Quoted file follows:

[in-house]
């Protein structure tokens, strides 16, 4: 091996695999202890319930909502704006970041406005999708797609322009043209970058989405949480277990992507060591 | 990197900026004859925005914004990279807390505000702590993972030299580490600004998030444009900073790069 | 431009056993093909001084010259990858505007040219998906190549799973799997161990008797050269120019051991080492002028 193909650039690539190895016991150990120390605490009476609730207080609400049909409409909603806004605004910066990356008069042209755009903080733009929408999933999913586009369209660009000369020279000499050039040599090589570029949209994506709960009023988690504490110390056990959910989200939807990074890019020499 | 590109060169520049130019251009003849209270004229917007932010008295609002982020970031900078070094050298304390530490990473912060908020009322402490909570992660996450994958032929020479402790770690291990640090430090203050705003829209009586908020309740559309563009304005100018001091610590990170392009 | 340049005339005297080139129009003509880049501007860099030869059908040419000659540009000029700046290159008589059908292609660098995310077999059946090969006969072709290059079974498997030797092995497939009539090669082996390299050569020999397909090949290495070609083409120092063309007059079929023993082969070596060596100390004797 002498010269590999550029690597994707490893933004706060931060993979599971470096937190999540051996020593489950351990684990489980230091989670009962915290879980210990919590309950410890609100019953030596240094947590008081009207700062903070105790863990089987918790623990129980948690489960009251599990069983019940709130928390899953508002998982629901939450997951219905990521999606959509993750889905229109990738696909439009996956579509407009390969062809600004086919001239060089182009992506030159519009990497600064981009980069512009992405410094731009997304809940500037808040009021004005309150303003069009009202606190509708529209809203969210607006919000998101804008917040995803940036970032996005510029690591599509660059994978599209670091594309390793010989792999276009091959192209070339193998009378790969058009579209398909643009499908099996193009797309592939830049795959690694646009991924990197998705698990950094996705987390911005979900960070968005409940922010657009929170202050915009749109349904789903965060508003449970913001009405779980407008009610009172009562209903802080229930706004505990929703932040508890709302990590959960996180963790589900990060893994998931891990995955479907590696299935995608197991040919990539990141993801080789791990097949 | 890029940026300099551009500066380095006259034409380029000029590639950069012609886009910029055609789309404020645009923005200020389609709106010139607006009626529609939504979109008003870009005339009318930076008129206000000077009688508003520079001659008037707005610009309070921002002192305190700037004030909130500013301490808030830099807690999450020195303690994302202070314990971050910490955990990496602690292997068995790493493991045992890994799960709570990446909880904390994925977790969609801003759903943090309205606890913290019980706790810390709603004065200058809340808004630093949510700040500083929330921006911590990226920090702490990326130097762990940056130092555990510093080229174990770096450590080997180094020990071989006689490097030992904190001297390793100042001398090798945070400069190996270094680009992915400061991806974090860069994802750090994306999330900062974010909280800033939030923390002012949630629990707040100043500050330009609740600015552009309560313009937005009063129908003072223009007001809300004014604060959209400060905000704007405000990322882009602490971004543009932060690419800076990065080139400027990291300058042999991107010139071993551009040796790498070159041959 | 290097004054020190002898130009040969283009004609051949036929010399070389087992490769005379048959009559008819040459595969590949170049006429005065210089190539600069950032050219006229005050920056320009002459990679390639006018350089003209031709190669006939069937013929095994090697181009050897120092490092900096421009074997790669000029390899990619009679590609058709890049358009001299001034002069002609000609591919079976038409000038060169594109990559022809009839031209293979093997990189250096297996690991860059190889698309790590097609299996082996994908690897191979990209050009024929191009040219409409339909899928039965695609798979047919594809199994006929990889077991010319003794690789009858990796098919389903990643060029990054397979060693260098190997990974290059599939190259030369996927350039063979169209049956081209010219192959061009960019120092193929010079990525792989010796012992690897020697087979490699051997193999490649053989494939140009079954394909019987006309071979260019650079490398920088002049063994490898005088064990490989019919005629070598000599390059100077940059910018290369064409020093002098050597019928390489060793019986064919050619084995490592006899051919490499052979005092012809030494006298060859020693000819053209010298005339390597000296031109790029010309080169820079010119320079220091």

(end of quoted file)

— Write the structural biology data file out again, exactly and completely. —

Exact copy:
[in-house]
């Protein structure tokens, strides 16, 4: 091996695999202890319930909502704006970041406005999708797609322009043209970058989405949480277990992507060591 | 990197900026004859925005914004990279807390505000702590993972030299580490600004998030444009900073790069 | 431009056993093909001084010259990858505007040219998906190549799973799997161990008797050269120019051991080492002028 193909650039690539190895016991150990120390605490009476609730207080609400049909409409909603806004605004910066990356008069042209755009903080733009929408999933999913586009369209660009000369020279000499050039040599090589570029949209994506709960009023988690504490110390056990959910989200939807990074890019020499 | 590109060169520049130019251009003849209270004229917007932010008295609002982020970031900078070094050298304390530490990473912060908020009322402490909570992660996450994958032929020479402790770690291990640090430090203050705003829209009586908020309740559309563009304005100018001091610590990170392009 | 340049005339005297080139129009003509880049501007860099030869059908040419000659540009000029700046290159008589059908292609660098995310077999059946090969006969072709290059079974498997030797092995497939009539090669082996390299050569020999397909090949290495070609083409120092063309007059079929023993082969070596060596100390004797 002498010269590999550029690597994707490893933004706060931060993979599971470096937190999540051996020593489950351990684990489980230091989670009962915290879980210990919590309950410890609100019953030596240094947590008081009207700062903070105790863990089987918790623990129980948690489960009251599990069983019940709130928390899953508002998982629901939450997951219905990521999606959509993750889905229109990738696909439009996956579509407009390969062809600004086919001239060089182009992506030159519009990497600064981009980069512009992405410094731009997304809940500037808040009021004005309150303003069009009202606190509708529209809203969210607006919000998101804008917040995803940036970032996005510029690591599509660059994978599209670091594309390793010989792999276009091959192209070339193998009378790969058009579209398909643009499908099996193009797309592939830049795959690694646009991924990197998705698990950094996705987390911005979900960070968005409940922010657009929170202050915009749109349904789903965060508003449970913001009405779980407008009610009172009562209903802080229930706004505990929703932040508890709302990590959960996180963790589900990060893994998931891990995955479907590696299935995608197991040919990539990141993801080789791990097949 | 890029940026300099551009500066380095006259034409380029000029590639950069012609886009910029055609789309404020645009923005200020389609709106010139607006009626529609939504979109008003870009005339009318930076008129206000000077009688508003520079001659008037707005610009309070921002002192305190700037004030909130500013301490808030830099807690999450020195303690994302202070314990971050910490955990990496602690292997068995790493493991045992890994799960709570990446909880904390994925977790969609801003759903943090309205606890913290019980706790810390709603004065200058809340808004630093949510700040500083929330921006911590990226920090702490990326130097762990940056130092555990510093080229174990770096450590080997180094020990071989006689490097030992904190001297390793100042001398090798945070400069190996270094680009992915400061991806974090860069994802750090994306999330900062974010909280800033939030923390002012949630629990707040100043500050330009609740600015552009309560313009937005009063129908003072223009007001809300004014604060959209400060905000704007405000990322882009602490971004543009932060690419800076990065080139400027990291300058042999991107010139071993551009040796790498070159041959 | 290097004054020190002898130009040969283009004609051949036929010399070389087992490769005379048959009559008819040459595969590949170049006429005065210089190539600069950032050219006229005050920056320009002459990679390639006018350089003209031709190669006939069937013929095994090697181009050897120092490092900096421009074997790669000029390899990619009679590609058709890049358009001299001034002069002609000609591919079976038409000038060169594109990559022809009839031209293979093997990189250096297996690991860059190889698309790590097609299996082996994908690897191979990209050009024929191009040219409409339909899928039965695609798979047919594809199994006929990889077991010319003794690789009858990796098919389903990643060029990054397979060693260098190997990974290059599939190259030369996927350039063979169209049956081209010219192959061009960019120092193929010079990525792989010796012992690897020697087979490699051997193999490649053989494939140009079954394909019987006309071979260019650079490398920088002049063994490898005088064990490989019919005629070598000599390059100077940059910018290369064409020093002098050597019928390489060793019986064919050619084995490592006899051919490499052979005092012809030494006298060859020693000819053209010298005339390597000296031109790029010309080169820079010119320079220091």